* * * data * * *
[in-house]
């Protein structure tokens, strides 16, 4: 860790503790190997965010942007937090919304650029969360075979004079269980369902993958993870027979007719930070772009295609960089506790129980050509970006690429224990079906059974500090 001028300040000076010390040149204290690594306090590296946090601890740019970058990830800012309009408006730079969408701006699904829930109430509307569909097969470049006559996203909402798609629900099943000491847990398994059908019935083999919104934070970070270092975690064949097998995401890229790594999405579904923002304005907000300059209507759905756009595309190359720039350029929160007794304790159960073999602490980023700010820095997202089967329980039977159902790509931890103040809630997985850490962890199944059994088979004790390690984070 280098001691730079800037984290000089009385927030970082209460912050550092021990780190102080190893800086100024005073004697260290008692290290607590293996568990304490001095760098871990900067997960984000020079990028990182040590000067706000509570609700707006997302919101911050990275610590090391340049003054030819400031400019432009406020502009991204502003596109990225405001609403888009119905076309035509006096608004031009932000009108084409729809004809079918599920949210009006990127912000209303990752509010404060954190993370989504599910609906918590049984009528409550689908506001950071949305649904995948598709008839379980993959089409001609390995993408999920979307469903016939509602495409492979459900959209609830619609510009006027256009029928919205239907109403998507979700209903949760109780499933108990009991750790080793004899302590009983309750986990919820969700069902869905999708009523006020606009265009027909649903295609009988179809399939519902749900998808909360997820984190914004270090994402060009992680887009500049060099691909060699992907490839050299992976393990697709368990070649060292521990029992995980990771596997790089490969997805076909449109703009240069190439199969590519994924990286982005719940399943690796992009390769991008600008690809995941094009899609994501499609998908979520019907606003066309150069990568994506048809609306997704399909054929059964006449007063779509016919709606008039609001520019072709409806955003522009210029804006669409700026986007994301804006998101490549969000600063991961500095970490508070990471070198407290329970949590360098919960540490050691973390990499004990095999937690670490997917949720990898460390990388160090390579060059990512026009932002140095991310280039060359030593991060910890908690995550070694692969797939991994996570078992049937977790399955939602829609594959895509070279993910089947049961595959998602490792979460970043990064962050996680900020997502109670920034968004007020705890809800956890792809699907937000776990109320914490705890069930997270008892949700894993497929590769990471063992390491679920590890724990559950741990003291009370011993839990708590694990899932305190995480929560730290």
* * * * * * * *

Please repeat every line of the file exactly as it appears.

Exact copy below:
[in-house]
């Protein structure tokens, strides 16, 4: 860790503790190997965010942007937090919304650029969360075979004079269980369902993958993870027979007719930070772009295609960089506790129980050509970006690429224990079906059974500090 001028300040000076010390040149204290690594306090590296946090601890740019970058990830800012309009408006730079969408701006699904829930109430509307569909097969470049006559996203909402798609629900099943000491847990398994059908019935083999919104934070970070270092975690064949097998995401890229790594999405579904923002304005907000300059209507759905756009595309190359720039350029929160007794304790159960073999602490980023700010820095997202089967329980039977159902790509931890103040809630997985850490962890199944059994088979004790390690984070 280098001691730079800037984290000089009385927030970082209460912050550092021990780190102080190893800086100024005073004697260290008692290290607590293996568990304490001095760098871990900067997960984000020079990028990182040590000067706000509570609700707006997302919101911050990275610590090391340049003054030819400031400019432009406020502009991204502003596109990225405001609403888009119905076309035509006096608004031009932000009108084409729809004809079918599920949210009006990127912000209303990752509010404060954190993370989504599910609906918590049984009528409550689908506001950071949305649904995948598709008839379980993959089409001609390995993408999920979307469903016939509602495409492979459900959209609830619609510009006027256009029928919205239907109403998507979700209903949760109780499933108990009991750790080793004899302590009983309750986990919820969700069902869905999708009523006020606009265009027909649903295609009988179809399939519902749900998808909360997820984190914004270090994402060009992680887009500049060099691909060699992907490839050299992976393990697709368990070649060292521990029992995980990771596997790089490969997805076909449109703009240069190439199969590519994924990286982005719940399943690796992009390769991008600008690809995941094009899609994501499609998908979520019907606003066309150069990568994506048809609306997704399909054929059964006449007063779509016919709606008039609001520019072709409806955003522009210029804006669409700026986007994301804006998101490549969000600063991961500095970490508070990471070198407290329970949590360098919960540490050691973390990499004990095999937690670490997917949720990898460390990388160090390579060059990512026009932002140095991310280039060359030593991060910890908690995550070694692969797939991994996570078992049937977790399955939602829609594959895509070279993910089947049961595959998602490792979460970043990064962050996680900020997502109670920034968004007020705890809800956890792809699907937000776990109320914490705890069930997270008892949700894993497929590769990471063992390491679920590890724990559950741990003291009370011993839990708590694990899932305190995480929560730290």